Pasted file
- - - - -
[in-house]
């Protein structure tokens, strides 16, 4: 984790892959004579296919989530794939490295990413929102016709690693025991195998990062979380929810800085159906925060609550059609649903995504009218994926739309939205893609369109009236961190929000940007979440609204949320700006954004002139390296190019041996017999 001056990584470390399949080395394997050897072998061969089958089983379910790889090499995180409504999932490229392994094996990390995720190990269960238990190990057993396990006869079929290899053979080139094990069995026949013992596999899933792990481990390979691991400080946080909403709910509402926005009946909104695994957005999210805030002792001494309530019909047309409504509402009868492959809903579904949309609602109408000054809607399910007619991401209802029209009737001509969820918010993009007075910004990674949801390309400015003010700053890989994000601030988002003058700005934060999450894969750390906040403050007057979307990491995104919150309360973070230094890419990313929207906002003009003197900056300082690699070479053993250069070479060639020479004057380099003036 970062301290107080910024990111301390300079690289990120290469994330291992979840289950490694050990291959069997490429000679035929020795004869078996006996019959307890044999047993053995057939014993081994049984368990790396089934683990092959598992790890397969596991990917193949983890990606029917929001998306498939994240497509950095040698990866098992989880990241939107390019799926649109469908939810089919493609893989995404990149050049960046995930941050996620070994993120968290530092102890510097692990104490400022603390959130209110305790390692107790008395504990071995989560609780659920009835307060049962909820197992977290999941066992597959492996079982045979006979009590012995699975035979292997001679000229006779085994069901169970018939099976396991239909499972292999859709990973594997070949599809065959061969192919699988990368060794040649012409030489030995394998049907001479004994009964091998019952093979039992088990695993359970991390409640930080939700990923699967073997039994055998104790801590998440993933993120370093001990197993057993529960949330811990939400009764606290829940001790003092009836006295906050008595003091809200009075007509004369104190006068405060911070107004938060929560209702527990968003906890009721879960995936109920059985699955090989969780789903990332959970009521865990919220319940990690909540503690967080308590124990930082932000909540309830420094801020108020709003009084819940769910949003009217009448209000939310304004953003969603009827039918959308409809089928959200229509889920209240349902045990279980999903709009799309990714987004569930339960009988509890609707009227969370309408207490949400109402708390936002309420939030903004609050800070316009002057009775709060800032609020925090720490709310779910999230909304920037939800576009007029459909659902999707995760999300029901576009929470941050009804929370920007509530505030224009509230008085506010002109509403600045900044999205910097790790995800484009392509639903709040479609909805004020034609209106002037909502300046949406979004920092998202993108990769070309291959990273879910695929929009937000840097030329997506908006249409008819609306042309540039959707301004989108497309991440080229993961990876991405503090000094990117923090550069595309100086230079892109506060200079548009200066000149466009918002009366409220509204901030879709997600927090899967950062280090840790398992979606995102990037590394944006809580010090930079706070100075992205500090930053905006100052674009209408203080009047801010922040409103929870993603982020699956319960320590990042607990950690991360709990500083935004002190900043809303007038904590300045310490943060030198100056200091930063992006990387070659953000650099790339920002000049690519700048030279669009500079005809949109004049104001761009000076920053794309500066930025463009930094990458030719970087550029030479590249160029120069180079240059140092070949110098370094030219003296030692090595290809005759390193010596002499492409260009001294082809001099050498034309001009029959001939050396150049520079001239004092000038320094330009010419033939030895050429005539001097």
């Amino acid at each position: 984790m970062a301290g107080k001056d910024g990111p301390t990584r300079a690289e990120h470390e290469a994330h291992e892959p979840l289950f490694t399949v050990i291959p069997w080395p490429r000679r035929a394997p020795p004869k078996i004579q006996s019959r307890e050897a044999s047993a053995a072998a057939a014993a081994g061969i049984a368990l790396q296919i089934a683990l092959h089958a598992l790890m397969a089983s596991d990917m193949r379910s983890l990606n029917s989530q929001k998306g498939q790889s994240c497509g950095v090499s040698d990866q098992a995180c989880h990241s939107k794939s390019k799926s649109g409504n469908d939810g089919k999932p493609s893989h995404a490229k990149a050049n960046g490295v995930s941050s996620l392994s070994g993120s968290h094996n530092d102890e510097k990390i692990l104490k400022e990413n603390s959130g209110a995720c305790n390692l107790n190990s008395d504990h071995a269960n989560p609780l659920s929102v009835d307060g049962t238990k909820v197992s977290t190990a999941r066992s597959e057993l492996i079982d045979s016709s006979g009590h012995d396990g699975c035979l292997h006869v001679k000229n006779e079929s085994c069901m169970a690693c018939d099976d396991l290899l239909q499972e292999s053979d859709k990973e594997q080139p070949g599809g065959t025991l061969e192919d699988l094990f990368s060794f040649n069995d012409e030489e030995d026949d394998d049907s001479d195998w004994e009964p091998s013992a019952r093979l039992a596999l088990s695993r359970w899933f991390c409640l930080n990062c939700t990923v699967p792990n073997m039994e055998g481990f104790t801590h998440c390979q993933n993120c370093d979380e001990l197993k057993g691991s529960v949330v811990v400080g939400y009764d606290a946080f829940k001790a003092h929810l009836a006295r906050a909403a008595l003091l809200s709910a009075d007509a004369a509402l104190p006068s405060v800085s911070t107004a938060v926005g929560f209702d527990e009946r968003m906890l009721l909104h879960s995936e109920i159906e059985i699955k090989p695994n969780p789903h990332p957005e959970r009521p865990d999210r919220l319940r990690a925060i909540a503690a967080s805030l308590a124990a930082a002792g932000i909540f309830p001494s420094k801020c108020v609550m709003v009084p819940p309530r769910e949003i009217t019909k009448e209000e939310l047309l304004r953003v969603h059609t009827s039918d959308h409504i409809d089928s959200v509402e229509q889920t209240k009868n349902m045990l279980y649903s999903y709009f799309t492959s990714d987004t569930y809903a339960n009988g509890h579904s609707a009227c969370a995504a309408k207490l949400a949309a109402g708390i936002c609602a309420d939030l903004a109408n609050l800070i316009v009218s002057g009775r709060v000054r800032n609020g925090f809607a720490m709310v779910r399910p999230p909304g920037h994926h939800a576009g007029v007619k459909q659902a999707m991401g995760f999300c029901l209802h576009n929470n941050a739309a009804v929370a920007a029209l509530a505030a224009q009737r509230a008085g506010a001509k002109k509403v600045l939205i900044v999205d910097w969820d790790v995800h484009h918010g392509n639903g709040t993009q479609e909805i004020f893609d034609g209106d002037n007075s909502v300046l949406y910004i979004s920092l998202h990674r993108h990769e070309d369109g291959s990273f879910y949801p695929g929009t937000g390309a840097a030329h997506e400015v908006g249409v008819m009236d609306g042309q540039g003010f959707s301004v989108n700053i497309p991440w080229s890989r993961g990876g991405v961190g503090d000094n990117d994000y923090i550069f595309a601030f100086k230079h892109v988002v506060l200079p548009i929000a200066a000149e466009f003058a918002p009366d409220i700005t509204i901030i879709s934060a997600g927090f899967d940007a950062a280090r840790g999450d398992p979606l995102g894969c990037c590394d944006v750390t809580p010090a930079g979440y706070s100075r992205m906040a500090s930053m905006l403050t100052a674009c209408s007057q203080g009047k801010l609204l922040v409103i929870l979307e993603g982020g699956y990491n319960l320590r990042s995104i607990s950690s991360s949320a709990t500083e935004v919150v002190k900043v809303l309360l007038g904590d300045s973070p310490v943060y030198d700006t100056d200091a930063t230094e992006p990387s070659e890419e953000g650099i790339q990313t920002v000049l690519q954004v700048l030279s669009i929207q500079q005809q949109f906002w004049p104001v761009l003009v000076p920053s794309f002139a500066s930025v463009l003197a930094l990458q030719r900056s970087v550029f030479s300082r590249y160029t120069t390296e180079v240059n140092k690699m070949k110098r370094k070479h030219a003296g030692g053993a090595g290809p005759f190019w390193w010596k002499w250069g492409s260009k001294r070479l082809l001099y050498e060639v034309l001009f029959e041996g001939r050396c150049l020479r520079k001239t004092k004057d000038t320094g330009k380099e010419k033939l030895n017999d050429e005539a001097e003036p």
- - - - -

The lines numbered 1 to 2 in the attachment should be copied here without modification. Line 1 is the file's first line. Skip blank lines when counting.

[in-house]
């Protein structure tokens, strides 16, 4: 984790892959004579296919989530794939490295990413929102016709690693025991195998990062979380929810800085159906925060609550059609649903995504009218994926739309939205893609369109009236961190929000940007979440609204949320700006954004002139390296190019041996017999 001056990584470390399949080395394997050897072998061969089958089983379910790889090499995180409504999932490229392994094996990390995720190990269960238990190990057993396990006869079929290899053979080139094990069995026949013992596999899933792990481990390979691991400080946080909403709910509402926005009946909104695994957005999210805030002792001494309530019909047309409504509402009868492959809903579904949309609602109408000054809607399910007619991401209802029209009737001509969820918010993009007075910004990674949801390309400015003010700053890989994000601030988002003058700005934060999450894969750390906040403050007057979307990491995104919150309360973070230094890419990313929207906002003009003197900056300082690699070479053993250069070479060639020479004057380099003036 970062301290107080910024990111301390300079690289990120290469994330291992979840289950490694050990291959069997490429000679035929020795004869078996006996019959307890044999047993053995057939014993081994049984368990790396089934683990092959598992790890397969596991990917193949983890990606029917929001998306498939994240497509950095040698990866098992989880990241939107390019799926649109469908939810089919493609893989995404990149050049960046995930941050996620070994993120968290530092102890510097692990104490400022603390959130209110305790390692107790008395504990071995989560609780659920009835307060049962909820197992977290999941066992597959492996079982045979006979009590012995699975035979292997001679000229006779085994069901169970018939099976396991239909499972292999859709990973594997070949599809065959061969192919699988990368060794040649012409030489030995394998049907001479004994009964091998019952093979039992088990695993359970991390409640930080939700990923699967073997039994055998104790801590998440993933993120370093001990197993057993529960949330811990939400009764606290829940001790003092009836006295906050008595003091809200009075007509004369104190006068405060911070107004938060929560209702527990968003906890009721879960995936109920059985699955090989969780789903990332959970009521865990919220319940990690909540503690967080308590124990930082932000909540309830420094801020108020709003009084819940769910949003009217009448209000939310304004953003969603009827039918959308409809089928959200229509889920209240349902045990279980999903709009799309990714987004569930339960009988509890609707009227969370309408207490949400109402708390936002309420939030903004609050800070316009002057009775709060800032609020925090720490709310779910999230909304920037939800576009007029459909659902999707995760999300029901576009929470941050009804929370920007509530505030224009509230008085506010002109509403600045900044999205910097790790995800484009392509639903709040479609909805004020034609209106002037909502300046949406979004920092998202993108990769070309291959990273879910695929929009937000840097030329997506908006249409008819609306042309540039959707301004989108497309991440080229993961990876991405503090000094990117923090550069595309100086230079892109506060200079548009200066000149466009918002009366409220509204901030879709997600927090899967950062280090840790398992979606995102990037590394944006809580010090930079706070100075992205500090930053905006100052674009209408203080009047801010922040409103929870993603982020699956319960320590990042607990950690991360709990500083935004002190900043809303007038904590300045310490943060030198100056200091930063992006990387070659953000650099790339920002000049690519700048030279669009500079005809949109004049104001761009000076920053794309500066930025463009930094990458030719970087550029030479590249160029120069180079240059140092070949110098370094030219003296030692090595290809005759390193010596002499492409260009001294082809001099050498034309001009029959001939050396150049520079001239004092000038320094330009010419033939030895050429005539001097």